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Displaying: 21-36 of 36 documents

philosophical reflections
21. Symposion: Volume > 2 > Issue: 2
Ioana Grancea Visual Arguments and Moral Causes in Charity Advertising: Ethical Considerations
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Social advertising often employs persuasive imagery in support of a morally laden cause. These visual arguments can take the form of veridical representations of the given situation or the form of purposeful visual blends. Both visual routes to persuasion have serious ethical issues to confront. In what concerns the purportedly veridical images, controversies about picture retouching and framing have cast many doubts on their success in offering unmediated access to a given reality. Editorial interests have proven far too influential on the destiny of what and how is presented to the audience from the amount of visual material available on a topic. Even when the audience is certain that photos are not doctored, the use of veridical images may be seen as unethical. Their disproportionate affective impact may lead the audience to hold biased opinions, since other concerns may be impossible to capture in a vivid picture. Visual blends may be the answer to this problem, employing the fictional or the figurative to help the viewer grasp the moral anatomy of a given situation. Their generous use of figurative meaning may be seen as their strength and their weakness at the same time. It makes them less likely to face accusations of distorting reality, because they do not claim to be windows on reality per se. At the same time, it makes them vulnerable to interpretations that miss their true point – one might appreciate the artistry of a visual metaphor or a visual pun and fail to consider the statement it makes about a given situation. Contemporary philosophical approaches to the place of visuals in moral persuasion inform my analysis of the use of visual arguments in charity-oriented advertising.
22. Symposion: Volume > 2 > Issue: 2
Maja Alexandra Nazaruk Contre la prestance du déterminisme social: Bourdieu et Melançon
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Focused on the notion of the threshold of objectivity, my article dissects the empirical mirror-glass of the philosophy of Joseph Melançon. I propose to thrust this emblematic perspective of determinist discourse against the literary turn, acclaimed for its underpinning ambiguous subjectivity – here notably made relevant by Pierre Bourdieu. Both discursive practices complete each other and reject each other in a self-feeding spiral: incessant motivation for a hybrid, vexing study of mutual tensions.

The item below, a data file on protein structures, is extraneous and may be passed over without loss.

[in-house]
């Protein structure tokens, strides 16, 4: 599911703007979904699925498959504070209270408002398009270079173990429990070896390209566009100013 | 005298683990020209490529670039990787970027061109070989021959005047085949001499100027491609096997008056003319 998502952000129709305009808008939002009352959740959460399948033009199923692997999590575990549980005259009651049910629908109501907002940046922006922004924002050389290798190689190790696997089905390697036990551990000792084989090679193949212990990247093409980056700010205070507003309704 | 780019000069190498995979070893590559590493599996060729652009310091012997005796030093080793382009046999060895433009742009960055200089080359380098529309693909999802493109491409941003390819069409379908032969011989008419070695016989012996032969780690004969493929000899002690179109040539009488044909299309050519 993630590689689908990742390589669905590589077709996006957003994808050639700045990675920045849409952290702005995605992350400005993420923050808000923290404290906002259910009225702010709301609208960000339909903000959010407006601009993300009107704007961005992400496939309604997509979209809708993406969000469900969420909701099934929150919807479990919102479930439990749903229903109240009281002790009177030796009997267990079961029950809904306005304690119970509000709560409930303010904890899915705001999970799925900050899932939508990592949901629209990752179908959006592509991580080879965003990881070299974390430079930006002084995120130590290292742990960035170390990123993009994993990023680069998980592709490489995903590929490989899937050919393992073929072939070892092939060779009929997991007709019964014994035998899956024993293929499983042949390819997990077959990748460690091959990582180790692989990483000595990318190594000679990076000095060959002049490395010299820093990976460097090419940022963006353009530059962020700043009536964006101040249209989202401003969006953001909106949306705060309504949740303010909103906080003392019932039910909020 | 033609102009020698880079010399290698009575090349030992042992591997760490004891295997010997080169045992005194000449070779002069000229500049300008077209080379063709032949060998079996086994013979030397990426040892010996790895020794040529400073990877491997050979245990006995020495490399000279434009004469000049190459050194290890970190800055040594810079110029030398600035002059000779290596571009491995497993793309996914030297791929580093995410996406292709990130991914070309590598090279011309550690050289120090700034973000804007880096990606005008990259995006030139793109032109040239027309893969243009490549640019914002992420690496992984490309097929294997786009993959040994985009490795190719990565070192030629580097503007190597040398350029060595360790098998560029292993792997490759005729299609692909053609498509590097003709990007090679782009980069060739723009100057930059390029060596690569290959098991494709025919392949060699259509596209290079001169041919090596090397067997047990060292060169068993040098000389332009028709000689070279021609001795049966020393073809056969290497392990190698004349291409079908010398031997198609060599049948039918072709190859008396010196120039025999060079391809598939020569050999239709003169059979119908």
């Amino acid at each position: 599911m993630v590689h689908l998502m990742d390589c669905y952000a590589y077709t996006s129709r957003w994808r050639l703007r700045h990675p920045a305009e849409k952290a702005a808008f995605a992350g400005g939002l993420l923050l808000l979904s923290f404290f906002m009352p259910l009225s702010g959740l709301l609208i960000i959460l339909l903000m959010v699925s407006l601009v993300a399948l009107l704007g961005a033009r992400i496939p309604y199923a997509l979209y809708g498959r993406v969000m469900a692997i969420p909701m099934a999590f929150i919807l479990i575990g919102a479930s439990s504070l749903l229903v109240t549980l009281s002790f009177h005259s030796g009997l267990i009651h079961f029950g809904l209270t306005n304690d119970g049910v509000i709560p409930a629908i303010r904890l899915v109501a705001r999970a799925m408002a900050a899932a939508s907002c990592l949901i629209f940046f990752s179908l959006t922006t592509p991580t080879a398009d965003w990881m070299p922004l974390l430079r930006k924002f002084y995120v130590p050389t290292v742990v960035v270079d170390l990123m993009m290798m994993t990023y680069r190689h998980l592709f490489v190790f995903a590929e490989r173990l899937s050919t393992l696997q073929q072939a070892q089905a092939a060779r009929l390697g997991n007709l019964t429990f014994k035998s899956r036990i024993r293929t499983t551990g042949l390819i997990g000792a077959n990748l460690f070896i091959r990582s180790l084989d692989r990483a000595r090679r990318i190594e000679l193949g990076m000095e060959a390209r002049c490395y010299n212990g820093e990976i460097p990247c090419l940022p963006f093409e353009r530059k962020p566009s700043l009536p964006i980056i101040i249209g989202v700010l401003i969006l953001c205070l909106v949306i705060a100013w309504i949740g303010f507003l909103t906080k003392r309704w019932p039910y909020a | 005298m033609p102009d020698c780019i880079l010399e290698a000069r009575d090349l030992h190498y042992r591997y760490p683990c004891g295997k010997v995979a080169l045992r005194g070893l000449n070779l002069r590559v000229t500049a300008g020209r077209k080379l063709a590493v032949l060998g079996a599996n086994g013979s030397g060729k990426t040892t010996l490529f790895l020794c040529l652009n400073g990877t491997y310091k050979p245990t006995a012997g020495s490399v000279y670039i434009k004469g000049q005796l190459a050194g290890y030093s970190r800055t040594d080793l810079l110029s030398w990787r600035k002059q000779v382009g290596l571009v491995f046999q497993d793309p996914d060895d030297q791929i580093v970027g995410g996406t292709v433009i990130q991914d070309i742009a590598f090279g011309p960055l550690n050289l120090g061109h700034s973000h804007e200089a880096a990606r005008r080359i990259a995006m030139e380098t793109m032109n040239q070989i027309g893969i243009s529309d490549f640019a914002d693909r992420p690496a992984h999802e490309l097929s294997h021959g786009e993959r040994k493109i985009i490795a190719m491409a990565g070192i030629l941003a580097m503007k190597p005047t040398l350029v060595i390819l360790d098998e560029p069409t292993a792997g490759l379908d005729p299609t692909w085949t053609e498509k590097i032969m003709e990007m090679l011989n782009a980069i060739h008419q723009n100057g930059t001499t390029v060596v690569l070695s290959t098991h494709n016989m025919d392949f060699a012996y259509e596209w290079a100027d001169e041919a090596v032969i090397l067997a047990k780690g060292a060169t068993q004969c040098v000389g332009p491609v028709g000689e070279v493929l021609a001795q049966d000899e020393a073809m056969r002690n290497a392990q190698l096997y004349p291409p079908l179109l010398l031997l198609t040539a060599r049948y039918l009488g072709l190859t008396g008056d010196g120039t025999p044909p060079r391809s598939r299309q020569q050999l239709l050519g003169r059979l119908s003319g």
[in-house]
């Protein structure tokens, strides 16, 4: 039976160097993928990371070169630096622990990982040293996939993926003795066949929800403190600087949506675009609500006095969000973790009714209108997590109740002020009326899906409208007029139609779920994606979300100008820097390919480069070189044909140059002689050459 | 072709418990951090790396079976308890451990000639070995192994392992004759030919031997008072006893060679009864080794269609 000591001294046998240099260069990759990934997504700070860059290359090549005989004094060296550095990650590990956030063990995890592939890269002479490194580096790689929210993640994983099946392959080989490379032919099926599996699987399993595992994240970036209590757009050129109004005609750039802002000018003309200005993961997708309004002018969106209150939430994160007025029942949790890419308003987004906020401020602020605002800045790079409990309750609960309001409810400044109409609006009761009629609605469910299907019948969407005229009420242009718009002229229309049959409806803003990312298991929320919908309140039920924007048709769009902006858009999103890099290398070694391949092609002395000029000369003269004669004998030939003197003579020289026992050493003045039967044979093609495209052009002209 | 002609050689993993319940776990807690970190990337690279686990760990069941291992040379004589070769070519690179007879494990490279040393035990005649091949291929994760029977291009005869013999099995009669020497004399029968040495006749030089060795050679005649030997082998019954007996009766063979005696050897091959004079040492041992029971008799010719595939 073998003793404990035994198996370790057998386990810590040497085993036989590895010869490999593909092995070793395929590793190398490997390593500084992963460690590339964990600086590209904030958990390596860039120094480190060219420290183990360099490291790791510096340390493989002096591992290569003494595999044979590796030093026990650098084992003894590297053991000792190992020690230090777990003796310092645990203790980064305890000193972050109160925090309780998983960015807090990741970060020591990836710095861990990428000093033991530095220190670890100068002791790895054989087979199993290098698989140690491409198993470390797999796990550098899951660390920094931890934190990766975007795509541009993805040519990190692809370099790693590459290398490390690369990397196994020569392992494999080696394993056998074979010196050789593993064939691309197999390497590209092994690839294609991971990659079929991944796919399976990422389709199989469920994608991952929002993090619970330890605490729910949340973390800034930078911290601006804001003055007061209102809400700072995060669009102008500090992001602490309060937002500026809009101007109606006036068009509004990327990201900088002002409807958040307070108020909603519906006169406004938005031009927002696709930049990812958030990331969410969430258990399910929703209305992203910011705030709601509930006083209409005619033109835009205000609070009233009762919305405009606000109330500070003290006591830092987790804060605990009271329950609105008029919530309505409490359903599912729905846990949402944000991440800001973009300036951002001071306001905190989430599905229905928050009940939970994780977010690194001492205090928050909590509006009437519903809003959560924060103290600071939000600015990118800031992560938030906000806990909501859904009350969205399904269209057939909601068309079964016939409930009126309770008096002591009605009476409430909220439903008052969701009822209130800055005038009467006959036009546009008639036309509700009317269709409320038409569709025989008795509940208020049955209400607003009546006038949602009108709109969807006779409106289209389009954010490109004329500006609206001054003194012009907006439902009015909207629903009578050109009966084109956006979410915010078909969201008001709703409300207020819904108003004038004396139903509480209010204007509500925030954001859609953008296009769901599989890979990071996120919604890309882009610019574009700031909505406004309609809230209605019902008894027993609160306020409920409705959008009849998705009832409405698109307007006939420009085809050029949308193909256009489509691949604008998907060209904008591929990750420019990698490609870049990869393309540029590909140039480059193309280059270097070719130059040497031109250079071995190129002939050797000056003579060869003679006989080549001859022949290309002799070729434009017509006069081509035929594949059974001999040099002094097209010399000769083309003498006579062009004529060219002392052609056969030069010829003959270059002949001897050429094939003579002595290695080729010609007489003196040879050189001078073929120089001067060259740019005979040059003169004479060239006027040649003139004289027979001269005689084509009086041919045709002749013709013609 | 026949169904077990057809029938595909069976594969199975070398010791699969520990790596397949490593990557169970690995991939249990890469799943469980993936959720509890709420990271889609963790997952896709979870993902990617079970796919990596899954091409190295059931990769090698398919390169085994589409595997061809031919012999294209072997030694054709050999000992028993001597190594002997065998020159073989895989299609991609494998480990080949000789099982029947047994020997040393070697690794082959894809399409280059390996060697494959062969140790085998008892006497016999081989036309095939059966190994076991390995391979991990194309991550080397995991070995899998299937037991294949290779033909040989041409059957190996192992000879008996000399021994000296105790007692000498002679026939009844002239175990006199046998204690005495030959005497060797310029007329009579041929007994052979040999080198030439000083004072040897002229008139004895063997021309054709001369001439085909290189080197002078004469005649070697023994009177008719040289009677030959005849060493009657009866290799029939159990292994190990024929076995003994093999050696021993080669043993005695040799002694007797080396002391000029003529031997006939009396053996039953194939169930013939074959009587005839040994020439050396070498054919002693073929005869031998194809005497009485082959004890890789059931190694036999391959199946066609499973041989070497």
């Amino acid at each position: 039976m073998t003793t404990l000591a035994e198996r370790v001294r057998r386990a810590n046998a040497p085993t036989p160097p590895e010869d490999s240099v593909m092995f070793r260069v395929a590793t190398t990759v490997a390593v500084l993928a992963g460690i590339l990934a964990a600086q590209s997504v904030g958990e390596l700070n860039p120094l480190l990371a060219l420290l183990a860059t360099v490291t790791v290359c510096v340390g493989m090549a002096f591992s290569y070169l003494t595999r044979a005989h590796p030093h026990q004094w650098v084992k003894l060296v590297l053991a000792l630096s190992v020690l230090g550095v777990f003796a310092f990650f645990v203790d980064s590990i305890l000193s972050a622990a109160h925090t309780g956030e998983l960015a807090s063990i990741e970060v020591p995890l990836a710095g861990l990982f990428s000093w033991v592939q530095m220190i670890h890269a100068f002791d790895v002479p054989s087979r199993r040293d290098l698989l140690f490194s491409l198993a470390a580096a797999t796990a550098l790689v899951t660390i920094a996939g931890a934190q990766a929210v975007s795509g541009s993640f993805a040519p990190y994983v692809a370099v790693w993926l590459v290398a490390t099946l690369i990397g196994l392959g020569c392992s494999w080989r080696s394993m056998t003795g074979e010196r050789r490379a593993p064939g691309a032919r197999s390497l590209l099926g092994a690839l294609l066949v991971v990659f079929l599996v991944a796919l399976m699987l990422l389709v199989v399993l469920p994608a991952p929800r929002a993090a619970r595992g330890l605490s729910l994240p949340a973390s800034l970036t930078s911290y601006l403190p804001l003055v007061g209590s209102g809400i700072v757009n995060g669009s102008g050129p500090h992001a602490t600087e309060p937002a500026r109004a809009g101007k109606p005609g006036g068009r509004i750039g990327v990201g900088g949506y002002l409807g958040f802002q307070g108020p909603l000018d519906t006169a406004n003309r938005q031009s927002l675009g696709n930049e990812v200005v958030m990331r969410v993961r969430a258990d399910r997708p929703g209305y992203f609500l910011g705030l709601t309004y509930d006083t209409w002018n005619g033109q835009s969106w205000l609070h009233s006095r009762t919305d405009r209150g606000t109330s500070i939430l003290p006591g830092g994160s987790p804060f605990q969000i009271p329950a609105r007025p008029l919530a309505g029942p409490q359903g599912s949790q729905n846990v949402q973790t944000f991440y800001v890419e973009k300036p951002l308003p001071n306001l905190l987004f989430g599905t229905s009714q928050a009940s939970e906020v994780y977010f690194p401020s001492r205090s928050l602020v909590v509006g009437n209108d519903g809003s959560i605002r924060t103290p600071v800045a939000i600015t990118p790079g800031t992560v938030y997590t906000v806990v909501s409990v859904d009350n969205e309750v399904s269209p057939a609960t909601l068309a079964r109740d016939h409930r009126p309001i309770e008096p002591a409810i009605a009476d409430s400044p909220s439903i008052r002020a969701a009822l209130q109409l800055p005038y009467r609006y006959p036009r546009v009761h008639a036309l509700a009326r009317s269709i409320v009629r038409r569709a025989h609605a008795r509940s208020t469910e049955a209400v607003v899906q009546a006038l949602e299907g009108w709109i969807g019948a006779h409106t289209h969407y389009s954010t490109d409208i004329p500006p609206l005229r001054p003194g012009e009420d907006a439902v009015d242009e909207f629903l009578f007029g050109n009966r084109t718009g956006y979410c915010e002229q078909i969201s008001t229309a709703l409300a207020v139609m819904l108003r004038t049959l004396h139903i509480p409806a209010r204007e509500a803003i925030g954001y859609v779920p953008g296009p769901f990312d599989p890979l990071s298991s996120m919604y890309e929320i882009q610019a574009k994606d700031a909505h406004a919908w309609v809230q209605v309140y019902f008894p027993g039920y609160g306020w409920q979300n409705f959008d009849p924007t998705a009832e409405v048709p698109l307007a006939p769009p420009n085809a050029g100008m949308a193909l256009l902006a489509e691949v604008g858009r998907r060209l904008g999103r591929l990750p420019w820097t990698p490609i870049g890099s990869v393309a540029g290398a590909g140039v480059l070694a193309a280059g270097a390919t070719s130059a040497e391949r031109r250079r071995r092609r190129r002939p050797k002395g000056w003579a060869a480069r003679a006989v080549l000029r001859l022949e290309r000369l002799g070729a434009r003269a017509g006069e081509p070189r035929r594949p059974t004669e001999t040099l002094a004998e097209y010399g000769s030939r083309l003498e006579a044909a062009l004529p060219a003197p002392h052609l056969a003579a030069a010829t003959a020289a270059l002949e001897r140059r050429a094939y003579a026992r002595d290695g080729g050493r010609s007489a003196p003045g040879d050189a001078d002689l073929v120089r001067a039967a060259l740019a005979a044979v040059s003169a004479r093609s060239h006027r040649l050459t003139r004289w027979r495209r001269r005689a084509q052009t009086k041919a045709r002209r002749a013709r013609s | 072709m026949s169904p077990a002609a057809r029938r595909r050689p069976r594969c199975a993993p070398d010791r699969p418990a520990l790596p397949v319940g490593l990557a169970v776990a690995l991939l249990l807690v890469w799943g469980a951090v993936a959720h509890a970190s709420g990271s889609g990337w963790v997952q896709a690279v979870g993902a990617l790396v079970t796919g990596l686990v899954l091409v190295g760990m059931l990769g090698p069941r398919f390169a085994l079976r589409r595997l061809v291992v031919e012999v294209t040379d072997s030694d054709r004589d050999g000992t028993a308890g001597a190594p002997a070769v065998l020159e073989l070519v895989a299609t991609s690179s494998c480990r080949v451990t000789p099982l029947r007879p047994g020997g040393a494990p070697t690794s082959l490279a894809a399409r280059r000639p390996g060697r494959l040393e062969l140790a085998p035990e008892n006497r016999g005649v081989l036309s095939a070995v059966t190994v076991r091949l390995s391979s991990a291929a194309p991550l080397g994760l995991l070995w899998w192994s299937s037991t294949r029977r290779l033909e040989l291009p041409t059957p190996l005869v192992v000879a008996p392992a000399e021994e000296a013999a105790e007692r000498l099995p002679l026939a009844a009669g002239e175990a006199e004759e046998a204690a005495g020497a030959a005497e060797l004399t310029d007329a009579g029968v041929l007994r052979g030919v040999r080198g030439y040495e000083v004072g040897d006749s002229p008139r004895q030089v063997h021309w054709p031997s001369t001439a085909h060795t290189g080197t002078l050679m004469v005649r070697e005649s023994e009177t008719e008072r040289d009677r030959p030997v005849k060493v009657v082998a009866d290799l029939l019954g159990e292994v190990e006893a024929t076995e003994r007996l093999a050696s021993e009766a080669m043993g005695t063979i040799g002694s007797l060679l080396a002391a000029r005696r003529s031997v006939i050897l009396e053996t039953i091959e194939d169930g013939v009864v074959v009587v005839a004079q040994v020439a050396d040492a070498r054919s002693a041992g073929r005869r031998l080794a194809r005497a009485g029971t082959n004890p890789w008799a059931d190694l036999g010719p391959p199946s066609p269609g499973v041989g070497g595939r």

social science investigations
23. Symposion: Volume > 2 > Issue: 2
Emilia Alexandra Antonese Understanding Moral Judgments: The Role of the Agent’s Characteristics in Moral Evaluations
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Traditional studies have shown that the moral judgments are influenced by many biasing factors, like the consequences of a behavior, certain characteristics of the agent who commits the act, or the words chosen to describe the behavior. In the present study we investigated a new factor that could bias the evaluation of morally relevant human behavior: the perceived similarity between the participants and the agent described in the moral scenario. The participants read a storyabout a driver who illegally overtook another car and hit a pedestrian who was crossing the street. The latter was taken to the hospital with a broken leg. The driver was described either as being similar to the participant (a student, 21 years old, the same gender as the participant) or dissimilar (a retired person, 69 years old, different gender as the participant). The results show that the participants from the increased similarity group expressed more lenient evaluations of the immorality of the driver’s behavior compared to the participants from the decreased similarity group. The results are discussed within a framework which puts emphasis on motivational and protective reasons.
24. Symposion: Volume > 2 > Issue: 2
Cristina Maria Bostan The Role of Motivational Persistence and Resilience Over the Well-being Changes Registered in Time
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The present study investigates the interaction between personal characteristics that are considered nowadays strengths used to face difficult events or transition period. A number of 200 married or living together participants completed self-reports for common goals, motivational persistence, resilience and well-being. Results show that persistence and resilience do interact with each other at an individual level but also from a family concept perspective. Moreover, maintaining apositive outlook and family spirituality do have an impact over the intensity and direction of the relationship between long term purposes pursuing (LTPP) and recurrence of unattained purposes (RUP) and changes in well-being registered in time. Resiliency as a personal characteristic and family resilience show good psychometric qualities for this study. Although some of the results are descriptive, in-depth analyses of direction and intensity of the relationships lead the finalconclusions to suggestions for further research and implications for psychological practice.